The Indian Army which is facing huge delay in acquiring new rifles for its soldiers is now reluctantly planning to induct the indigenously developed Excalibur assault rifle, which was initially rejected, in limited numbers as a stopgap till a new rifle is procured.
Army sources said that with the procurement delays in mind, the force is looking to induct the Excalibur to replace the INSAS till the time a new rifle joins the force.
“The Army has shown interest in a modified form of Excalibur. The exact number and time frame has not yet been intimated by the Army,” the Public Relations Officer of the OFB was quoted as saying by The Hindu Monday.
The Excalibur is a fully automatic rifle, which fires 5.56mm ammunition built by the Ordnance Factory Board (OFB), is an upgraded version of the trouble-prone INSAS (Indian National Small Arms System) inducted in the mid-1990s.
The Indian defense ministry on September 28 this year issued a Request for Information (RFI) seeking a 7.62 mm x 51mm assault rifle with lethality to achieve the objective of shoot-to-kill to replace its existing 5.56 mm INSAS (Indian small arms system) rifle.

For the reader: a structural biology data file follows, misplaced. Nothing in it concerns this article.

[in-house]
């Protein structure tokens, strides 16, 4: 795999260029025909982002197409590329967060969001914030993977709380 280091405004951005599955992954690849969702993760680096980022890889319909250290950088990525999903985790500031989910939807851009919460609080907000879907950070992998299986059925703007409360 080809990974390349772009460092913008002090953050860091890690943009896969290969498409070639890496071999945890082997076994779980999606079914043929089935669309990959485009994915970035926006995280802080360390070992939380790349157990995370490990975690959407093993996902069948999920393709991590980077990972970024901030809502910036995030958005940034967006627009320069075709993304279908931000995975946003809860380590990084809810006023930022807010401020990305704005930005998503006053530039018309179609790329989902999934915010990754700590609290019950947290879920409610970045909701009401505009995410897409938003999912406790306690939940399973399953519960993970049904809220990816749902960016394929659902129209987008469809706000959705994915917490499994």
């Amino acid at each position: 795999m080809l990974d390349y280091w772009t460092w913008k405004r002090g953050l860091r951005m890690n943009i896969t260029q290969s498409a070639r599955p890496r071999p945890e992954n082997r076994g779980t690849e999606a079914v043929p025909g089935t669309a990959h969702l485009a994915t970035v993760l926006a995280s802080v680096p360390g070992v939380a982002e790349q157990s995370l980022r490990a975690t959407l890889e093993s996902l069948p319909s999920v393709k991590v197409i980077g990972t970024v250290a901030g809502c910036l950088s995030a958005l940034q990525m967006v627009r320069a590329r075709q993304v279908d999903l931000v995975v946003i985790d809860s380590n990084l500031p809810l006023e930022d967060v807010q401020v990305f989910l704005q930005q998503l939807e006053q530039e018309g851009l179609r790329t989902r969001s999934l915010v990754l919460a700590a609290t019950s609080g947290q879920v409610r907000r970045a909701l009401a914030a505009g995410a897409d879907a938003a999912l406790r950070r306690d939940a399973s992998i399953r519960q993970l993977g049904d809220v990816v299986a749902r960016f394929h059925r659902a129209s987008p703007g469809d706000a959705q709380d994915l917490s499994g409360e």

Tentative date of the issue of RFP is April 2017. The army has so far not shortlisted any particular gun to replace INSAS that entered service in the late 1990s.
The army had initially tendered for a rifle with interchangeable barrels firing different calibres — the 5.56-mm INSAS round and the 7.62-mm AK-47 round as the troops use them in counter-insurgency operations while the INSAS rifles are issued for peace stations.
However, none of the firms which had pitched for the contract could satisfy the army with sources saying that the General Staff Qualitative Requirements “could well have been too ambitious”.
The Indian Army had on June 15 informed the four short-listed international firms (Colt (US), Beretta (Italy), Ceska (Czech) and Israel Weapon Industries that it was retracting the multi-crore contract.
However before induction, the Army wants to carry out extensive user exploitation trails to validate the rifle.
To save time and shorten the process, the Army intended to procure large volume of the guns to carry out simultaneous trials in various locations, the news daily quoted unnamed sources as saying.
The Rifle Factory, Ishapore, had produced 15 prototypes for user and quality evaluation, and additional features sought by the user are to be incorporated. However, the OFB is yet to receive any communication for large volumes for exploitation trails, sources said.